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Cold War Period

Hobart wharves in the 1950s, scene of much union activity in this period (AOT, PH30/1/9065)

The Cold War period had little direct impact on Tasmania during the Menzies years, apart from two major events: the split in the Australian Labor Party (ALP) at the 1955 party conference in Hobart, and the Hursey case which dominated politics on the waterfront (1957–59). Although Tasmanians voted Yes in the 1951 referendum to ban the Communist Party, it was only by a majority of 805 out of 164,833 votes cast.

Tasmania is the state in Australia with the smallest Catholic community (18 percent in both 1954 and 1961 censuses), so although speakers came through the Catholic churches and schools to warn of the evils of communism, this, combined with the small size of the local Communist Party, meant the 'fear factor' had little impact on most Tasmanians. Another factor was the right-wing nature of the ALP state government led by Robert Cosgrove.

The Communist Party in Tasmania ran candidates in both state and federal elections, but the most support it ever received was when Max Bound received 2003 votes in December 1955. More typical were the 91 votes he won in Denison in 1956, and 92 votes (0.3 percent) in the 1964 state election. While the Industrial Groupers fulminated against communists in the trade unions, there were only two prominent communists in Tasmania's unions: Jack Stanistreet in the Australian Railways Union in the Launceston railway workshops, and Tas Bull in the Waterfront Workers' Federation in Hobart.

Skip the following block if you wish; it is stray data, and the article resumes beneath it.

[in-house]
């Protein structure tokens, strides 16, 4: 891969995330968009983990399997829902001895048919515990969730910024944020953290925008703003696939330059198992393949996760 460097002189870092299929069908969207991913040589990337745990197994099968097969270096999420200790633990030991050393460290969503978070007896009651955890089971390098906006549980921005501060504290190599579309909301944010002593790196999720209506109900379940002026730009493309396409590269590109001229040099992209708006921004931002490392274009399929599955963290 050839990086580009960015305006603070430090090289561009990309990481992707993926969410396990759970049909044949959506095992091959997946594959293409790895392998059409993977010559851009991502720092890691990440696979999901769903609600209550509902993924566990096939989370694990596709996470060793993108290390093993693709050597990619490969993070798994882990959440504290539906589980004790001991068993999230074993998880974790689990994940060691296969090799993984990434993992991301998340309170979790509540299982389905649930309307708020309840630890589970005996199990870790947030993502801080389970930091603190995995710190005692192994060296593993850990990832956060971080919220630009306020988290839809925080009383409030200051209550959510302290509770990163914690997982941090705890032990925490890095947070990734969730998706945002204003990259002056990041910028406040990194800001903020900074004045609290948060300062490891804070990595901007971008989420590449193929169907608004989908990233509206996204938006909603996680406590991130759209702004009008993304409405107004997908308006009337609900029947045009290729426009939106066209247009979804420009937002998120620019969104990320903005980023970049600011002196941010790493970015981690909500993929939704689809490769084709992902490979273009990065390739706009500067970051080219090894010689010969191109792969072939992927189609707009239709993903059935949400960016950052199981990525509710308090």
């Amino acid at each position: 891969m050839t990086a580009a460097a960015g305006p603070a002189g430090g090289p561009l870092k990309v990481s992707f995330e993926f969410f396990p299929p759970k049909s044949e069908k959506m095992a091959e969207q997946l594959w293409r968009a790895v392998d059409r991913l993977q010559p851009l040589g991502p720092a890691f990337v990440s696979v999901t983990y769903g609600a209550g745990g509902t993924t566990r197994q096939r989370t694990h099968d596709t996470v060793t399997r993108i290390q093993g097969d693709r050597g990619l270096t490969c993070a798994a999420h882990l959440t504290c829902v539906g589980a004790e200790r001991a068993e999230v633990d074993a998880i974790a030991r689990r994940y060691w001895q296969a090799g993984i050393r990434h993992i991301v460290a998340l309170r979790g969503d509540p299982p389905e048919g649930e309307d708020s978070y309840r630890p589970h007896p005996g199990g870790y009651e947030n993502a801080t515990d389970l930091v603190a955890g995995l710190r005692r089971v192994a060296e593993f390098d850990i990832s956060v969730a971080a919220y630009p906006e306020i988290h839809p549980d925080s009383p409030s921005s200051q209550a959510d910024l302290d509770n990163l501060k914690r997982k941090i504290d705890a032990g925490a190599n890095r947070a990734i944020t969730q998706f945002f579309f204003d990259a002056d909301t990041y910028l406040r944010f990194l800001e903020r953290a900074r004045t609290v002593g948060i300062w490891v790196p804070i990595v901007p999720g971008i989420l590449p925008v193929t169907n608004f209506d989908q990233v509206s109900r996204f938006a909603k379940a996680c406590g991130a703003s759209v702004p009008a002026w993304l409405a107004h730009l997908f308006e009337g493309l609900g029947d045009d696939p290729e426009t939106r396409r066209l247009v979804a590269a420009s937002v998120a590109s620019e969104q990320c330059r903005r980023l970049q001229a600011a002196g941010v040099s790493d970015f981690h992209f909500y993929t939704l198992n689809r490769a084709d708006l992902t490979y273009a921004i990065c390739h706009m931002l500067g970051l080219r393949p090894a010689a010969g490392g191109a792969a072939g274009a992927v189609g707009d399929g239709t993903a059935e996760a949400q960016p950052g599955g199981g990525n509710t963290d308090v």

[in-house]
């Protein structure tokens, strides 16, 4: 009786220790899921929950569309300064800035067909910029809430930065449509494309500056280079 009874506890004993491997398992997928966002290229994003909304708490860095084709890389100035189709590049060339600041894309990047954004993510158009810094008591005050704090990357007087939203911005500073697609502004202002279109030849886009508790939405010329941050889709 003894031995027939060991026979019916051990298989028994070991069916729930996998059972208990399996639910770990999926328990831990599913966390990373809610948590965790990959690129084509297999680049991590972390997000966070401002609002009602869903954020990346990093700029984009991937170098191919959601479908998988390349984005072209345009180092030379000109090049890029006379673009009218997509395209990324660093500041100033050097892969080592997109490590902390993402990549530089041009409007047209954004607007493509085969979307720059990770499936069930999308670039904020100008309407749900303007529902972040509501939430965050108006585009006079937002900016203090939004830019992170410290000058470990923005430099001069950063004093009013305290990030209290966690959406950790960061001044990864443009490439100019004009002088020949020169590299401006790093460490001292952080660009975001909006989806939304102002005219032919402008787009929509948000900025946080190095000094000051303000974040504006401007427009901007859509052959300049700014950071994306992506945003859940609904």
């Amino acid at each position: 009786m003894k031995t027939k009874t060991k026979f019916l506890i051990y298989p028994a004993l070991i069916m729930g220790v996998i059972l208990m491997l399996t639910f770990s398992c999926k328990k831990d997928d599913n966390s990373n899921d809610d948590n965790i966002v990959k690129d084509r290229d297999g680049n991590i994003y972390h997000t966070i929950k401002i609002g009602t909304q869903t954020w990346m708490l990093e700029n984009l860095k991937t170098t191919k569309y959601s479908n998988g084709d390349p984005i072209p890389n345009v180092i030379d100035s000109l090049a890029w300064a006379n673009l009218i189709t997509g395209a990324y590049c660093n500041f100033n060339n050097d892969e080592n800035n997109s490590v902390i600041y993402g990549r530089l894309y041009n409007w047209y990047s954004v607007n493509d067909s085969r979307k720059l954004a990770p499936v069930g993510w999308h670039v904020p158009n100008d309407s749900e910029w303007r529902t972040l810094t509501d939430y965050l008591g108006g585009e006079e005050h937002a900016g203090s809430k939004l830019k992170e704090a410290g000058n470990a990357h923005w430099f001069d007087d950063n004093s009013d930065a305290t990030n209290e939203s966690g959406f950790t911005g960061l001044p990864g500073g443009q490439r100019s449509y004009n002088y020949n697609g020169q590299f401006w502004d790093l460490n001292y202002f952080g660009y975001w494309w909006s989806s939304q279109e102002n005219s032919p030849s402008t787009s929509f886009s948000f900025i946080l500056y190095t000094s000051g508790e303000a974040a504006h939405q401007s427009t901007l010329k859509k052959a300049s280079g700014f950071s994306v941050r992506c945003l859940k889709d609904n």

The ALP was split over how serious the communist threat was to Australia – both internally in the unions, and externally in the region – and the matter came to a head at the party conference in March 1955. The dissident core group from Victoria led the walkout, but the leader of the breakaway Anti-Communist Labor Party (from 1956 the Democratic Labor Party or DLP) was the former Tasmanian Labor Senator George Cole, who held his seat till 1964, transferring his allegiance to the new party after the split.

The DLP ran candidates in both state and federal elections in Tasmania until 1974, but its maximum membership was only around 500 and candidates often lost their deposits. They organised statewide speaking tours, but most lecturers came from Victoria. BA Santamaria's National Civic Council, whose membership closely overlapped with the DLP, was active in Tasmania after its foundation in 1957, with its News Weekly sold outside Catholic churches. After 1974 the DLP petered out, as Australians realised that communism was not really a threat.

The Hursey case achieved national prominence from 1957 to 1959, when Frank and Dennis Hursey, two staunch Catholics who worked on the waterfront, refused to pay a Waterfront Workers' Union levy. The union denied them a ticket and the legal battle went on for three years as father and son fought for their right to work, crossing the waterfront picket lines over many months. Their legal case was conducted by the Tasmanian Liberal Senator, Reginald Wright. Stanley Burbury ruled in their favour in the Supreme Court in 1958, but in the following year was overruled by the High Court which established the legality of political levies and the right of unions to expel for non-payment.

Further reading: P Jones, 'Anti-communism in Tasmania in the late 1950s', MHum thesis, UT, 1995; T Bull, Life on the waterfront, Sydney, 1998; A Lohrey, The morality of gentlemen, Sydney, 1990; L Robson & M Roe, A short history of Tasmania, Melbourne, 1997.

Peter Jones